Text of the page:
Spend Matters welcomes a guest post from Mark Schaffner and Shannon Lowe of Verian.
"At the 30,000-foot level, the world's economy appears as stormy as it's been since the financial crisis blew over." - Money Magazine, January 2013 tweet
Bad economic news translates into strong demand for purchase-to-pay solutions. According to experts, 2013 promises to be another tough financial year for everyone, with no easy relief in sight.
That means purchasing and AP managers are being asked to find new ways to save their companies even more money. While reading a recent analyst report, I came across this selection of good ideas:
- Choose procurement solutions that include multi-enterprise support to consolidate spending more easily from affiliated organizations
- Invest in tools that improve visibility into spending and provide the analytics needed to prioritize savings opportunities and right-size improvement investments
- Lay the groundwork for automated contract compliance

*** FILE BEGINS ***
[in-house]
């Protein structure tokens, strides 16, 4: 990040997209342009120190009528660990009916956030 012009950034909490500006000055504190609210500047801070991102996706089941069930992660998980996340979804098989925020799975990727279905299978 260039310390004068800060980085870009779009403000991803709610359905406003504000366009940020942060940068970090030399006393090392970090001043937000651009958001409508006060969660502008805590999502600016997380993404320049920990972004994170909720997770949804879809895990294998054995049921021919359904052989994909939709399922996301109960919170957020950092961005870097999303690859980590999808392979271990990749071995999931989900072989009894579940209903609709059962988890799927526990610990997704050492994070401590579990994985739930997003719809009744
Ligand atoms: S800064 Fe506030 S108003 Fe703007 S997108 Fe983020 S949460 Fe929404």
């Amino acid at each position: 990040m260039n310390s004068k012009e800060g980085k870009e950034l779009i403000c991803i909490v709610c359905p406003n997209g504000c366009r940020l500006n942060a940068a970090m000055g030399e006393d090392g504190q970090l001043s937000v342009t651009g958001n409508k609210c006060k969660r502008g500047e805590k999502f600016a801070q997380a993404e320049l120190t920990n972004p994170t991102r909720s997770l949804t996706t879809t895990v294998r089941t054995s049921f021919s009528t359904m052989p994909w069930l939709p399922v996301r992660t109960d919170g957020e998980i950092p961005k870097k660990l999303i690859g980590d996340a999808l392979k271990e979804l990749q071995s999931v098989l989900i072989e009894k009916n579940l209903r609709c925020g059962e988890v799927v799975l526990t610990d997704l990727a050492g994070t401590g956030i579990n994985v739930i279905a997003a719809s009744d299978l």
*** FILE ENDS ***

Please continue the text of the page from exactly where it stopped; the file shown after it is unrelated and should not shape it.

- Implement a user-friendly e-procurement solution to guide employees to negotiated agreements
If one of the above suggestions shows promise, a question about the ROI of such a project will likely come up. Instead of getting worried, think of the ROI framework as a series of questions about four key issues: Benefits, Costs, Risks and Flexibility. The money man will most likely want to know the following:
- How will the system increase our cash flow?
- How will the system increase our efficiency?
- Will we gain any strategic capabilities?
- What must we pay for a system?
- What is the timing of these payments?
- How much internal time will it take to implement?
- How certain are the benefits relative to cost?
- Are there any proven strategies on reducing risk?
- How can we be sure that the product meets our needs?
- How well does the system meet our current needs?
- Can the system evolve to meet our future needs?
- What will be the cost if we have to change solution partners?
With this year's economy looking as stormy as it does, it is especially crucial to be prepared. Get the tools you need, as it looks like 2013 will be a volatile year.
- Mark Schaffner and Shannon Lowe, Verian